Insight

Take-aways from COP26 Finance Day

Critical roles financial regulators and institutions will play in achieving net zero carbon emissions

Amy S. Matsuo

Amy S. Matsuo

ESG and Regulatory Insights Lead, KPMG LLP


The U.N. COP26 conference has highlighted the critical roles financial regulators and institutions will play in transitioning the global economy and achieving global net zero carbon emissions. Climate finance commitments, both public and private, have been made by governments, regulators, and global financial institutions but future work remains to achieve all of the goals laid out at COP26. Private investment commitments should expect heightened attention from investors and regulators focused on their commitment progress, including how it is measured and reported. Concurrent with “Finance Day”, the IFRS announced the creation of the International Sustainability Standards Board (ISSB), which will propose “comprehensive” global sustainability disclosure standards. Financial regulators in the U.S. reiterated their commitment to integrating climate-related risk into supervision.  



The United Nation’s Climate Summit, or COP 26 (the 26th Climate Change Conference of the Partners) has commenced, bringing together global delegates between October 31 and November 12 with the goal of solidifying plans settled in the 2015 Paris Agreement by:

  1. Securing the reduction of global carbon emissions to net zero by 2050
  2. Adapting and protecting communities and ecosystems
  3. Mobilizing the public and private climate finance required to secure net zero.


Highlights related to the COP26 “Finance Day” (November 3) follow.

  • Public sector commitments. Public sector financial initiatives target the development of the infrastructure needed to transition to renewable, cleaner, and more resilient economies.

— Developed countries previously agreed to mobilize at least $100 billion in climate finance annually beginning 2020 to support the transition in developing countries.

— Many governments have made public finance commitments towards the $100 billion goal, though work remains to ensure the goal is achieved.

  • Private sector commitments. Private sector finance will fund the technology and innovation that is needed to support comprehensive economic transition and achieve the global net zero goal.

— The members of the Glasgow Financial Alliance for Net Zero (GFANZ), announced a pledge of $130 trillion of assets over the next three decades to support this effort.  

— The members of the alliance are all members of the United Nations Race to Zero and have committed to transition their own investments and businesses to net zero by 2050. In addition, they have committed to 2030 interim targets and to provide annual reporting on all of their financing activity. This will include using “PCAF” standards for tracking emissions as well as access to external technical advisory panels.

  • New standards board. The International Financial Reporting Standards Foundation (IFRS) announced the formation of a new International Sustainability Standards Board (ISSB), which will create a “comprehensive” global baseline for sustainability disclosure standards. In addition, IFRS announced:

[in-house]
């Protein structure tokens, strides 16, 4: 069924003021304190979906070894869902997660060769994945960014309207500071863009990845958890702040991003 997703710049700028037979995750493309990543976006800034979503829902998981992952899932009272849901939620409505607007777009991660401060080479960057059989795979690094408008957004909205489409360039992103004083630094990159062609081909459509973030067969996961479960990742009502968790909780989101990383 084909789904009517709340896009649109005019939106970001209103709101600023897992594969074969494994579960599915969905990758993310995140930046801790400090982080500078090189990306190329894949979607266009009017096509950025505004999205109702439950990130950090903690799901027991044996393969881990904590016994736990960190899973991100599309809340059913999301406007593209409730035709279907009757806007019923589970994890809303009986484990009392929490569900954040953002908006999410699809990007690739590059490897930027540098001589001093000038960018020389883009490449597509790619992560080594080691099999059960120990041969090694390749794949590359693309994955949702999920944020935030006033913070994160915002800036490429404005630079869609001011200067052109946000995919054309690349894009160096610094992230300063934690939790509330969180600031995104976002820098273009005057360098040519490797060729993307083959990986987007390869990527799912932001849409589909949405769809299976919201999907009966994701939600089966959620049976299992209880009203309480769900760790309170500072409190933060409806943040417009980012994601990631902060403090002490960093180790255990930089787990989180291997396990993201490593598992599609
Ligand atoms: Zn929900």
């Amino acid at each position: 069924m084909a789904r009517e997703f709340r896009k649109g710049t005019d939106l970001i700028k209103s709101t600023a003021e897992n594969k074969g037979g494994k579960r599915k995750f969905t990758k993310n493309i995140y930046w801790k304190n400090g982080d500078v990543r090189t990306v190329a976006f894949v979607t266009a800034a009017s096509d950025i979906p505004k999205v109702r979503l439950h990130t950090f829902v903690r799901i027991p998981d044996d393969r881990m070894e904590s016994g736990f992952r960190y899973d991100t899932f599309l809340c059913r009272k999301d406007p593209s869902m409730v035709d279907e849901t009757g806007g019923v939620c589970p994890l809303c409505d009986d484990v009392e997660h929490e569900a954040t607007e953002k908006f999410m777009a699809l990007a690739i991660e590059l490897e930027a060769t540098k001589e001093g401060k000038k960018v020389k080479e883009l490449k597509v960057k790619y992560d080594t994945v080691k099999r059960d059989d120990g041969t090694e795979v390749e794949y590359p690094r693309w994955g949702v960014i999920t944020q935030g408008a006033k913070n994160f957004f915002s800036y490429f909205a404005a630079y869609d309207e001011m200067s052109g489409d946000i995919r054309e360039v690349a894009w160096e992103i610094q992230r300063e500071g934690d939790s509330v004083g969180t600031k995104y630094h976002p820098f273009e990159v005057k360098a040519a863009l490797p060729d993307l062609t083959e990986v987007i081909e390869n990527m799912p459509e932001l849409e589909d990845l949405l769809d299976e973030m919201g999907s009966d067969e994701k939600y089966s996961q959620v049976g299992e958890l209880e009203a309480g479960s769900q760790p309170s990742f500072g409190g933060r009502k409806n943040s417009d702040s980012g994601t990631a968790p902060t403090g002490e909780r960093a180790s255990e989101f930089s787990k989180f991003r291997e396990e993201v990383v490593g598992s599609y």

— Consolidation of the Climate Disclosure Standards Board (CDSB – an initiative of CDP) and the Value Reporting Foundation (which houses the Integrated Reporting Framework and the SASB Standards) by June 2022.

— Publication of prototype climate and general disclosure requirements developed through a collaboration of the CDSB, VRF, IASB, WEF, and TCFD and supported by IOSCO. 

  • Central bank commitments. The Central Banks and Supervisors Network for Greening the Financial Systems (NGFS) released its Glasgow Declaration reiterating the readiness of its members (including central banks and financial regulators) to participate in meeting the objectives of the Paris Agreement through efforts that include adopting TCFD-aligned reporting standards for central banks, helping to bridge data gaps, and continuing to assess climate-related risks to financial systems.
  • U.S. Regulator Actions. The Federal Reserve, OCC, and New York Statement Department of Financial Services (NYDFS), the only U.S. members of the NGFS, each issued statements in concurrence with the NGFS declaration. OCC and NYDFS also announced new initiatives.

— Federal Reserve stated it will address climate-related risks in an “analytically rigorous, transparent, and collaborative way” through engagement with federal regulators; international participation with FSB, BCBS, and NGFS; and the private sector.

— OCC announced plans to develop high-level climate risk management supervisory expectations for large banks, and to issue framework guidance for comment by the end of the year.

— NYDFS announced the establishment of a new Climate Risk Division, which will integrate climate risks into the supervision of NYDFS-regulated entities.

 



Please also refer to:

  • KPMG Financial Reporting View, Defining Issues: International Sustainability Standards Board announced, which is available here.
  • KPMG Regulatory Alert, Climate Reporting | Recent updates impacting financial services, which highlights the TCFD’s final guidance on metrics, targets, and transition plans as well as the administration’s Roadmap to Build a Climate-Resilient Economy. The Regulatory Alert is available here.

 

 



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